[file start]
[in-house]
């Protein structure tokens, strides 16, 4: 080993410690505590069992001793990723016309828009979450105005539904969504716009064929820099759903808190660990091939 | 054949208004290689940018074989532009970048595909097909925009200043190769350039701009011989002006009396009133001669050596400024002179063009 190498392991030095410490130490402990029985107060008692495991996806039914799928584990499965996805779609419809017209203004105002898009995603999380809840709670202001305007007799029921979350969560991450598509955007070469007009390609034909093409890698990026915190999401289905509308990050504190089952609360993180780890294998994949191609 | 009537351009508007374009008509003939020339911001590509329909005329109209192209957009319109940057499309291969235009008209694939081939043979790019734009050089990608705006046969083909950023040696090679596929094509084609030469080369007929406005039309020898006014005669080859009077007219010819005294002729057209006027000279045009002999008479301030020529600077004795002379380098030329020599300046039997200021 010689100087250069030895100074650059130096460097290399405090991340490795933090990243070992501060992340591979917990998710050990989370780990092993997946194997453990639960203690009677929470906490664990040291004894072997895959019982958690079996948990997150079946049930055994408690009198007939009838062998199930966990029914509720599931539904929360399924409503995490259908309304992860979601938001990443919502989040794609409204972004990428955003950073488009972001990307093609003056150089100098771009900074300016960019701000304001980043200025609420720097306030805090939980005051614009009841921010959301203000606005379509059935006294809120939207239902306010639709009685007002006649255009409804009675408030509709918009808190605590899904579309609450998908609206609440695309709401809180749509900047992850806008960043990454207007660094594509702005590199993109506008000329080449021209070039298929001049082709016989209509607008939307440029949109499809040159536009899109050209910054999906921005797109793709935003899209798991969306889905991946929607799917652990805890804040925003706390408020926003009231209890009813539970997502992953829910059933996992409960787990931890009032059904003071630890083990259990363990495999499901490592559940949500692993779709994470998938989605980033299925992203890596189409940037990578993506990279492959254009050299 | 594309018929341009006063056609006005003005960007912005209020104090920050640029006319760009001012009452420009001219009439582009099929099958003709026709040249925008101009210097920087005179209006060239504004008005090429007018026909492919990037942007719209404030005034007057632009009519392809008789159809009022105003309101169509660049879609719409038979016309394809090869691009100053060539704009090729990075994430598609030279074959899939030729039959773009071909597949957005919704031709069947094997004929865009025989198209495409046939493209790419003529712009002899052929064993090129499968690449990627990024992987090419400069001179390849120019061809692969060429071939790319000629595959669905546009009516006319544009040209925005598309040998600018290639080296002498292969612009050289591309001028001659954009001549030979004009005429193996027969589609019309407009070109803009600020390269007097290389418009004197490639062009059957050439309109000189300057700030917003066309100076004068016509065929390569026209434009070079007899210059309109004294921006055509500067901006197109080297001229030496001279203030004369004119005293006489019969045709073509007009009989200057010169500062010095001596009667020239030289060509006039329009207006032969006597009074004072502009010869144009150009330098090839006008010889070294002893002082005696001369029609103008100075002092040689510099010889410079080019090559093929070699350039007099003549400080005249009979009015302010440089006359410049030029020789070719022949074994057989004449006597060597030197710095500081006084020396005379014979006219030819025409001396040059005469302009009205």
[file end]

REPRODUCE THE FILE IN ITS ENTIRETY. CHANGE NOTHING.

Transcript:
[in-house]
């Protein structure tokens, strides 16, 4: 080993410690505590069992001793990723016309828009979450105005539904969504716009064929820099759903808190660990091939 | 054949208004290689940018074989532009970048595909097909925009200043190769350039701009011989002006009396009133001669050596400024002179063009 190498392991030095410490130490402990029985107060008692495991996806039914799928584990499965996805779609419809017209203004105002898009995603999380809840709670202001305007007799029921979350969560991450598509955007070469007009390609034909093409890698990026915190999401289905509308990050504190089952609360993180780890294998994949191609 | 009537351009508007374009008509003939020339911001590509329909005329109209192209957009319109940057499309291969235009008209694939081939043979790019734009050089990608705006046969083909950023040696090679596929094509084609030469080369007929406005039309020898006014005669080859009077007219010819005294002729057209006027000279045009002999008479301030020529600077004795002379380098030329020599300046039997200021 010689100087250069030895100074650059130096460097290399405090991340490795933090990243070992501060992340591979917990998710050990989370780990092993997946194997453990639960203690009677929470906490664990040291004894072997895959019982958690079996948990997150079946049930055994408690009198007939009838062998199930966990029914509720599931539904929360399924409503995490259908309304992860979601938001990443919502989040794609409204972004990428955003950073488009972001990307093609003056150089100098771009900074300016960019701000304001980043200025609420720097306030805090939980005051614009009841921010959301203000606005379509059935006294809120939207239902306010639709009685007002006649255009409804009675408030509709918009808190605590899904579309609450998908609206609440695309709401809180749509900047992850806008960043990454207007660094594509702005590199993109506008000329080449021209070039298929001049082709016989209509607008939307440029949109499809040159536009899109050209910054999906921005797109793709935003899209798991969306889905991946929607799917652990805890804040925003706390408020926003009231209890009813539970997502992953829910059933996992409960787990931890009032059904003071630890083990259990363990495999499901490592559940949500692993779709994470998938989605980033299925992203890596189409940037990578993506990279492959254009050299 | 594309018929341009006063056609006005003005960007912005209020104090920050640029006319760009001012009452420009001219009439582009099929099958003709026709040249925008101009210097920087005179209006060239504004008005090429007018026909492919990037942007719209404030005034007057632009009519392809008789159809009022105003309101169509660049879609719409038979016309394809090869691009100053060539704009090729990075994430598609030279074959899939030729039959773009071909597949957005919704031709069947094997004929865009025989198209495409046939493209790419003529712009002899052929064993090129499968690449990627990024992987090419400069001179390849120019061809692969060429071939790319000629595959669905546009009516006319544009040209925005598309040998600018290639080296002498292969612009050289591309001028001659954009001549030979004009005429193996027969589609019309407009070109803009600020390269007097290389418009004197490639062009059957050439309109000189300057700030917003066309100076004068016509065929390569026209434009070079007899210059309109004294921006055509500067901006197109080297001229030496001279203030004369004119005293006489019969045709073509007009009989200057010169500062010095001596009667020239030289060509006039329009207006032969006597009074004072502009010869144009150009330098090839006008010889070294002893002082005696001369029609103008100075002092040689510099010889410079080019090559093929070699350039007099003549400080005249009979009015302010440089006359410049030029020789070719022949074994057989004449006597060597030197710095500081006084020396005379014979006219030819025409001396040059005469302009009205």